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uganda-safarisThe United Nations Convention of International Trade in Endangered Species of Wild Fauna and Flora (CITES) took a radical step and banned all the commercial trade arrangements that include Pangolins along with African Grey parrots which are among the unique Uganda Safari products.

The Pangolins also locally known as Olugave in Luganda dialect are known to thrive more in the wild other than captivity and listed as Vulnerable on the red list of International Union for Conservation of Nature (IUCN). Unfortunately, it seems the precious trade world over is putting them at the risk of extinction. In Uganda, a range of people have been arrested attempting to smuggle Pangolins across borders.  In April 2016, four (4) traffickers were arrested in the District of Kitgum in possession of Pangolins while a couple had earlier been arrested in Nwoya District in possession of 25Kg of Pangolin Scales. These two areas are close to the Uganda tour destination of Murchison Falls National Park.

According to the Julius Odeke-Onyango – the Head of media relations at Natural Resource Conservation Network (NRCN), the Pangolin scales are on high demand on the World Black Market and a Kilogram can go up to $3000 which is about 10 million Uganda Shillings. Northern Uganda features a suitable breeding ground for Pangolins and due to high poverty levels in the region, the people are easy to fall prey of such precious trade deals albeit illegal.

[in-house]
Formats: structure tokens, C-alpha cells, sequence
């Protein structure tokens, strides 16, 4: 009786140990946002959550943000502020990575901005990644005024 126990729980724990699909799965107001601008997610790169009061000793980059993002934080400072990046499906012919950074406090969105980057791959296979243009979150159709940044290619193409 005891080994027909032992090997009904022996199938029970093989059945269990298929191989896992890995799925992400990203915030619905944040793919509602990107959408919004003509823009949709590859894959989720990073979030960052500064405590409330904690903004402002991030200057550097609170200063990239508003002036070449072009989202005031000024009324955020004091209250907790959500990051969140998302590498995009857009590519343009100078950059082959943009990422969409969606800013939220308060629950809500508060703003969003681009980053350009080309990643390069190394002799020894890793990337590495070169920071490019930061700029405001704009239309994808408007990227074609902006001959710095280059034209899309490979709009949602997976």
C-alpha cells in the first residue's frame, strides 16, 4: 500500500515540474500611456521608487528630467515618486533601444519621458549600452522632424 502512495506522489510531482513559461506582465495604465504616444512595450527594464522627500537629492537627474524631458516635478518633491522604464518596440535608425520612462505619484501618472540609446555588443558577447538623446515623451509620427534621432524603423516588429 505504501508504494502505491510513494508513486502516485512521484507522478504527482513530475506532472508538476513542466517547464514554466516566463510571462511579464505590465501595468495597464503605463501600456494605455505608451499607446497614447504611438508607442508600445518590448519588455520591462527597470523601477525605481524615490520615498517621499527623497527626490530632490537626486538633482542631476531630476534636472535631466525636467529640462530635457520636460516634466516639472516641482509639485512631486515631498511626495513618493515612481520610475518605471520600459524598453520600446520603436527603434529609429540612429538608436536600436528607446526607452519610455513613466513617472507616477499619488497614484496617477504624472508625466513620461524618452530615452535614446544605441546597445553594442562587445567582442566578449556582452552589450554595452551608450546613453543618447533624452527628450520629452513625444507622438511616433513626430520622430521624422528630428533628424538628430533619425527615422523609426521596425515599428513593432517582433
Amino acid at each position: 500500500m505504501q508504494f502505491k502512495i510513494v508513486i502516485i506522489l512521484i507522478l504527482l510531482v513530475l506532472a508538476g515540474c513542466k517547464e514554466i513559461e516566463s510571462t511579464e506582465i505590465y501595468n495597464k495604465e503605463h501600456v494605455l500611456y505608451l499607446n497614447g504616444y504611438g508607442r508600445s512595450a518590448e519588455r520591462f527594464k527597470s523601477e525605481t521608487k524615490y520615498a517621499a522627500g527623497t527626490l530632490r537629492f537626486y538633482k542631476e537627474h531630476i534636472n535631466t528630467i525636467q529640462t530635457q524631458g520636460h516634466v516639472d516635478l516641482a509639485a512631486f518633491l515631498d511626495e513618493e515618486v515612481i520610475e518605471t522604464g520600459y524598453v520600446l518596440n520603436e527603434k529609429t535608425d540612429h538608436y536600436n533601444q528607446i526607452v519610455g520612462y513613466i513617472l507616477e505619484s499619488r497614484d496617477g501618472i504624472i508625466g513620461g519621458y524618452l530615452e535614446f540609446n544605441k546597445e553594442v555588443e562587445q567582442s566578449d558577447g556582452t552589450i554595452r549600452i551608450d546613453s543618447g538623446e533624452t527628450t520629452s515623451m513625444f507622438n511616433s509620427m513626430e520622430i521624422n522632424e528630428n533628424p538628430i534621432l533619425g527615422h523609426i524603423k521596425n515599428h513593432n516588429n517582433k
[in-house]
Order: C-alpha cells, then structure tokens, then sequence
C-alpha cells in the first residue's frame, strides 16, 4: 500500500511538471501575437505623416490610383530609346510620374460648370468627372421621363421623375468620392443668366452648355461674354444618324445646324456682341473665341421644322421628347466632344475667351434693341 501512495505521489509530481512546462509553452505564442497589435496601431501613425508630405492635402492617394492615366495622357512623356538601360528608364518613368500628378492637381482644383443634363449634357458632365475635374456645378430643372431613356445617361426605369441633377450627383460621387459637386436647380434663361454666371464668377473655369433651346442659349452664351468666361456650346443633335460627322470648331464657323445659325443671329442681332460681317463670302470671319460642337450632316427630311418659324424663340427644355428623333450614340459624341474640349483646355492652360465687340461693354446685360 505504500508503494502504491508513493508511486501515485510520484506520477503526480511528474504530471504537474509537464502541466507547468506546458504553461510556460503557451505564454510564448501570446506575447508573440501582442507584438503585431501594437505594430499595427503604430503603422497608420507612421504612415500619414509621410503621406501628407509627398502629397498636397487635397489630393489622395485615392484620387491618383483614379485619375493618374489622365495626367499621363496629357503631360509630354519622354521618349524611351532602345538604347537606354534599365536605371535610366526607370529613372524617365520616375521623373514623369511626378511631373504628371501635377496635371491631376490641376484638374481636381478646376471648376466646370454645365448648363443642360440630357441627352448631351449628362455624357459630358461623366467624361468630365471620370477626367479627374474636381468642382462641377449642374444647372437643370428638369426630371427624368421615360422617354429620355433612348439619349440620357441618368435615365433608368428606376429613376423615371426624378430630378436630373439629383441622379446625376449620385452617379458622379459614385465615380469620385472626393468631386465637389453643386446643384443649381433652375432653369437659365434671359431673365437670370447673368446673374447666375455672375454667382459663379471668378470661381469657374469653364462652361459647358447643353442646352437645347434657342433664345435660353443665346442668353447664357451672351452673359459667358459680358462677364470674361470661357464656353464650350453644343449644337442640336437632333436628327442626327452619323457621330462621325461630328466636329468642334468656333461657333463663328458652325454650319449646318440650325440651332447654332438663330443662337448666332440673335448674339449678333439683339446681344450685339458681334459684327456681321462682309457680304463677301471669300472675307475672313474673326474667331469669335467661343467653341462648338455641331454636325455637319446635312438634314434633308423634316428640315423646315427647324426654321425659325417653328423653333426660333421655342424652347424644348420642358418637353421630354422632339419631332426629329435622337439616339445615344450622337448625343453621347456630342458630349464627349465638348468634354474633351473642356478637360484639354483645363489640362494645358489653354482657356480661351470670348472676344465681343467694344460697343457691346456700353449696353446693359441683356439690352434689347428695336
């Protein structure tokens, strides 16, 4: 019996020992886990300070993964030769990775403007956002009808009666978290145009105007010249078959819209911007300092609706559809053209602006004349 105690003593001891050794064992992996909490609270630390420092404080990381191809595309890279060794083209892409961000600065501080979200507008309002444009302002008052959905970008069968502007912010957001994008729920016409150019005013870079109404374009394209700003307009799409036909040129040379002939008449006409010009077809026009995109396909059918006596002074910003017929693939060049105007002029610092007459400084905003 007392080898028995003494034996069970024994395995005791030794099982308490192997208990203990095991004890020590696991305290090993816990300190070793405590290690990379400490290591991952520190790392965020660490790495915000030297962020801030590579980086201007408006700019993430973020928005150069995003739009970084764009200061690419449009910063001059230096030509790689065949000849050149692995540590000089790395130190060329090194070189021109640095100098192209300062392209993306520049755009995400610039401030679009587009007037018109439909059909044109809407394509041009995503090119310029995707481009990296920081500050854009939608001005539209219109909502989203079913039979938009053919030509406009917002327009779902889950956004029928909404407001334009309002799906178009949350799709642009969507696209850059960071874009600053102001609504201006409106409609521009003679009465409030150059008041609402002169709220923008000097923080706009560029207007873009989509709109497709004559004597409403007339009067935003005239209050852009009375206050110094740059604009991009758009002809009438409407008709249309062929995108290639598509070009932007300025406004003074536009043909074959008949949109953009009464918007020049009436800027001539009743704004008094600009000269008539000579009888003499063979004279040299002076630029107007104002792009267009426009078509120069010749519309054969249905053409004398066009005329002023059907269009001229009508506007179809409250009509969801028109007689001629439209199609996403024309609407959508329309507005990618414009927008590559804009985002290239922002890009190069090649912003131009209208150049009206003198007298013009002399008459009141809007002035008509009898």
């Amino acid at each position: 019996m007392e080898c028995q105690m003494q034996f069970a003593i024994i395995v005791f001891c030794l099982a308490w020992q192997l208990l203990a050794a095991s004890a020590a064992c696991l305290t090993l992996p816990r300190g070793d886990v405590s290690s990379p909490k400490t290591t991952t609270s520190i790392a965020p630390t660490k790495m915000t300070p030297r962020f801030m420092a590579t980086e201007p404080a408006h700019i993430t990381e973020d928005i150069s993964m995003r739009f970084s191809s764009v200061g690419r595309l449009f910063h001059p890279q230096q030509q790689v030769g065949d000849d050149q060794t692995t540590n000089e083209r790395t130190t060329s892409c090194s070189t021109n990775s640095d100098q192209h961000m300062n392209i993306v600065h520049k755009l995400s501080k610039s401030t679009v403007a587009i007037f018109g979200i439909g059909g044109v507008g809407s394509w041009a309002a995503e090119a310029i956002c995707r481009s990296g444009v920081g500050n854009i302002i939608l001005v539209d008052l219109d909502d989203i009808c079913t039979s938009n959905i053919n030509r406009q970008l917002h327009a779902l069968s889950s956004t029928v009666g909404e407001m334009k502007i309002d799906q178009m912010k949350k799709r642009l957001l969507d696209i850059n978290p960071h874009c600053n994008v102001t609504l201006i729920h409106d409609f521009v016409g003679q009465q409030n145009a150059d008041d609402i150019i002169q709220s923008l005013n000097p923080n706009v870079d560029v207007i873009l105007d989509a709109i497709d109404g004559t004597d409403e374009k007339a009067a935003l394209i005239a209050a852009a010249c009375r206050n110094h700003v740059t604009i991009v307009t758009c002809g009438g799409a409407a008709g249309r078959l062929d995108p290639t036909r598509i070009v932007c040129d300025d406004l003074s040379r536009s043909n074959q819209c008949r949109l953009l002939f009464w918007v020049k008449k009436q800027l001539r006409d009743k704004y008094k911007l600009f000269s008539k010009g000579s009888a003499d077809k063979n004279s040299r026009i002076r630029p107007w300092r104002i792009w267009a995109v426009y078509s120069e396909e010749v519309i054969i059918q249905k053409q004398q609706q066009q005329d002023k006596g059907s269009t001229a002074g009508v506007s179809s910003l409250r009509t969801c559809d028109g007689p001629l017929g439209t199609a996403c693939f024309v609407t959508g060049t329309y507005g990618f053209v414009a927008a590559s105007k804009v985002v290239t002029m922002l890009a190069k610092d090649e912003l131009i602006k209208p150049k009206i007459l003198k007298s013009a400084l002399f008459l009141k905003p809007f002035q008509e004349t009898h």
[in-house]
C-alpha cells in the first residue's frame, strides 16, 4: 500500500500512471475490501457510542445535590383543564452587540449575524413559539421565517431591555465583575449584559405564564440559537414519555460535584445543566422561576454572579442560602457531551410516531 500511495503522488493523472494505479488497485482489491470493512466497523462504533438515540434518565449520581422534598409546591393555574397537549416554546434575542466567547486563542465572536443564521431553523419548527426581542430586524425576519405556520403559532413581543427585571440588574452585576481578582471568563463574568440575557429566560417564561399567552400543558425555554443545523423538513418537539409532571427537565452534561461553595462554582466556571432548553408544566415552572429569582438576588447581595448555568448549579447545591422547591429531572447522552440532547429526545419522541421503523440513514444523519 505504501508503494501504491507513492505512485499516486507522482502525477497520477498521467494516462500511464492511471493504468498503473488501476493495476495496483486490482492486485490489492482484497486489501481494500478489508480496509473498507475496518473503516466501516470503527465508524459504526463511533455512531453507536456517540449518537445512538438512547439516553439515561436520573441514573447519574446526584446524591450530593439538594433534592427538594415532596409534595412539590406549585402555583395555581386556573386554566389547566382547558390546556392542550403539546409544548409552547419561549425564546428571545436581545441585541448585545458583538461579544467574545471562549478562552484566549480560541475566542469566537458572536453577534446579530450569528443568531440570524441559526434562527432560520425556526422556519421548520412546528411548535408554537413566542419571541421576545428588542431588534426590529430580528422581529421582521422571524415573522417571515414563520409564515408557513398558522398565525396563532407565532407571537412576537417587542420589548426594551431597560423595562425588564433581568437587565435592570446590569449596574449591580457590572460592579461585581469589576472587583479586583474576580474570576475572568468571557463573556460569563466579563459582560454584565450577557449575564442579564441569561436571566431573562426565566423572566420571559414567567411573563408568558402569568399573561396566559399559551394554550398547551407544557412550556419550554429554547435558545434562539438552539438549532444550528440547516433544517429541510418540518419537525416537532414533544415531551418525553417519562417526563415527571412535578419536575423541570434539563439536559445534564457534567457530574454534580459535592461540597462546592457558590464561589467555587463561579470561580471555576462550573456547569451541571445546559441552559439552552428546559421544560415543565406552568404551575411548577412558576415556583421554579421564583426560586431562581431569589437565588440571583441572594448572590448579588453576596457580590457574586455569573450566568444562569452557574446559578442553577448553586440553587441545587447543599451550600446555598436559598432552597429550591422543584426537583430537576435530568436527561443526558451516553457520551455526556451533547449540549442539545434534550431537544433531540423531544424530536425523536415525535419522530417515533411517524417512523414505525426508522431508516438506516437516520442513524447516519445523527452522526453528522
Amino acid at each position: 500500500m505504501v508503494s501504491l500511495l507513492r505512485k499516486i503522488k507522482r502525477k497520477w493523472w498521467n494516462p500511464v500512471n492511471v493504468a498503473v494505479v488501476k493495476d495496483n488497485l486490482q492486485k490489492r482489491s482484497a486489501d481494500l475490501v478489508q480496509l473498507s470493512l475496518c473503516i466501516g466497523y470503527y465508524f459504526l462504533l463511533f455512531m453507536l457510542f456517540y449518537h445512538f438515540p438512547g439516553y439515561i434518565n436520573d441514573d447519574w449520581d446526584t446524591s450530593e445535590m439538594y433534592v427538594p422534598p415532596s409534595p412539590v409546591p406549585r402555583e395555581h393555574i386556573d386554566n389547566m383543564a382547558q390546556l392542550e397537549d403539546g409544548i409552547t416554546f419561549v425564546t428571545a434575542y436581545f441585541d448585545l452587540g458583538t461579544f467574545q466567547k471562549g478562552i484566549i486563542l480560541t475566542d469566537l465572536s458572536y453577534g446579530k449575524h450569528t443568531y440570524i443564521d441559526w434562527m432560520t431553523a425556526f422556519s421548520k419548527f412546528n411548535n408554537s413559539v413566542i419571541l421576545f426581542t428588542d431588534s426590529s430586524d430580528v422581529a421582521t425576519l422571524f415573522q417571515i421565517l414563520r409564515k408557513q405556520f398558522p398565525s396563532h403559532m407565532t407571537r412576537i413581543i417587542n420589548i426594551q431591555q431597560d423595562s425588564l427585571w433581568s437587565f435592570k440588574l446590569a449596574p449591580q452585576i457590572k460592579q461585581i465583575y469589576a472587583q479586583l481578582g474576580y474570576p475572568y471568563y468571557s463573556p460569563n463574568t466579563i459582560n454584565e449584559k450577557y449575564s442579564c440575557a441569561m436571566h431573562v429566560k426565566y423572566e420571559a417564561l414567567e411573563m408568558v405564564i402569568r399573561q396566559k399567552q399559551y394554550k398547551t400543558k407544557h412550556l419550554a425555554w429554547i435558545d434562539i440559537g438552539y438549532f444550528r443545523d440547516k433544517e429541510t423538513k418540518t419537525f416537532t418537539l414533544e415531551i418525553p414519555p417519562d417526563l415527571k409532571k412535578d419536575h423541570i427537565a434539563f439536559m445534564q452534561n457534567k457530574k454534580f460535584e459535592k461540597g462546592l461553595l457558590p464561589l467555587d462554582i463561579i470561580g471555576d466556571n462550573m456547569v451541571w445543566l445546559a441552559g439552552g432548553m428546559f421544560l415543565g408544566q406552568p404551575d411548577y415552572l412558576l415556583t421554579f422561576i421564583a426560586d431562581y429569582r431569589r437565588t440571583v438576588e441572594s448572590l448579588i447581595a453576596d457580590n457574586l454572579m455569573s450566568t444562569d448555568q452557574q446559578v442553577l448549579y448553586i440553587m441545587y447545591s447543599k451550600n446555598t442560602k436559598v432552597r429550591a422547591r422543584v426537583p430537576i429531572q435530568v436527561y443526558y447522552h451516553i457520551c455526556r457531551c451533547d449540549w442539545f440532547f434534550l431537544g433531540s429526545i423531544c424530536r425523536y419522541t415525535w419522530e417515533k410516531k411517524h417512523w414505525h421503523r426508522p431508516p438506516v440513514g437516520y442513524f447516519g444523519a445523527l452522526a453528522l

However, the locals also many times benefit less from these pangolin scales as they give them away to middle men at a relatively lower price of about $50 and then the middle men reap big if they are successful with smuggling. The common market destination for these Pangolin Scales is Asia and in particular Vietnam and China where an estimate of 10,000 Pangolins are trafficked illegally.

At the point of attack, the Pangolin would coil itself to the shape of a ball in protection of its underside that is soft which gives the traffickers an opportunity to throw it to the boiling water saucepans to extract scales. These scales are utilised for medicine and are believed to act as aphrodisiacs, heal cancer, rheumatism and relieve asthma. The meat of Pangolin is also a delicacy and due to their drastic decline in Asia, East Africa is considered a fresh hunting ground – something that is truly threatening these species and their long term exploration by travelers on safaris to Uganda East Africa.

 In a bid to save the Pangolins, the CITES has extended protection by uplifting them to Appendix 1 which means that their trade is banned and can only be transported if it is for purposes other than commercial. In Uganda, the Uganda Wildlife Authority has undertaken various initiatives including; extensive sensitization that has prompted CITES to move the Pangolins to Appendix 1, recruiting its own prosecutors that specialize in wildlife crimes, advocating for increased fines in relation to the items trafficked and eventually supporting the local communities surrounding the protected areas to build self sustaining projects and refrain from poaching. If these measures are enforced, the future of pangolins seems bright and the Safaris in Uganda Africa.



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